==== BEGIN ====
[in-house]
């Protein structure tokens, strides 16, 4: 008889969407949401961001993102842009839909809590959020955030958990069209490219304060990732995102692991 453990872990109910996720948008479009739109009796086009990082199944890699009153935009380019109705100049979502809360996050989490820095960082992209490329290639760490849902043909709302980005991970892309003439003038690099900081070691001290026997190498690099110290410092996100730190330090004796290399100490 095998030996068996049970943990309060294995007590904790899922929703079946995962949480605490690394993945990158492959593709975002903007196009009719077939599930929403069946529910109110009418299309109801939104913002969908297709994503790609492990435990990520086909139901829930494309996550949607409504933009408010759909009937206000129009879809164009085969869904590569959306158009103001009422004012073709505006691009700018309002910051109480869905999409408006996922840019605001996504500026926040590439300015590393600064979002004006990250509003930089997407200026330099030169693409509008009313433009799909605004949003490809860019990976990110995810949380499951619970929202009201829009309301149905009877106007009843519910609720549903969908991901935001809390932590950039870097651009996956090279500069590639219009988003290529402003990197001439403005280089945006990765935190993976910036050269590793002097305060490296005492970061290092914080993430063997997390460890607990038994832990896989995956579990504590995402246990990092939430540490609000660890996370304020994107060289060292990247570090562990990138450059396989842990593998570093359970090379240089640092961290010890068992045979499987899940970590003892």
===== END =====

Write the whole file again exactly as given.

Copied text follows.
[in-house]
């Protein structure tokens, strides 16, 4: 008889969407949401961001993102842009839909809590959020955030958990069209490219304060990732995102692991 453990872990109910996720948008479009739109009796086009990082199944890699009153935009380019109705100049979502809360996050989490820095960082992209490329290639760490849902043909709302980005991970892309003439003038690099900081070691001290026997190498690099110290410092996100730190330090004796290399100490 095998030996068996049970943990309060294995007590904790899922929703079946995962949480605490690394993945990158492959593709975002903007196009009719077939599930929403069946529910109110009418299309109801939104913002969908297709994503790609492990435990990520086909139901829930494309996550949607409504933009408010759909009937206000129009879809164009085969869904590569959306158009103001009422004012073709505006691009700018309002910051109480869905999409408006996922840019605001996504500026926040590439300015590393600064979002004006990250509003930089997407200026330099030169693409509008009313433009799909605004949003490809860019990976990110995810949380499951619970929202009201829009309301149905009877106007009843519910609720549903969908991901935001809390932590950039870097651009996956090279500069590639219009988003290529402003990197001439403005280089945006990765935190993976910036050269590793002097305060490296005492970061290092914080993430063997997390460890607990038994832990896989995956579990504590995402246990990092939430540490609000660890996370304020994107060289060292990247570090562990990138450059396989842990593998570093359970090379240089640092961290010890068992045979499987899940970590003892």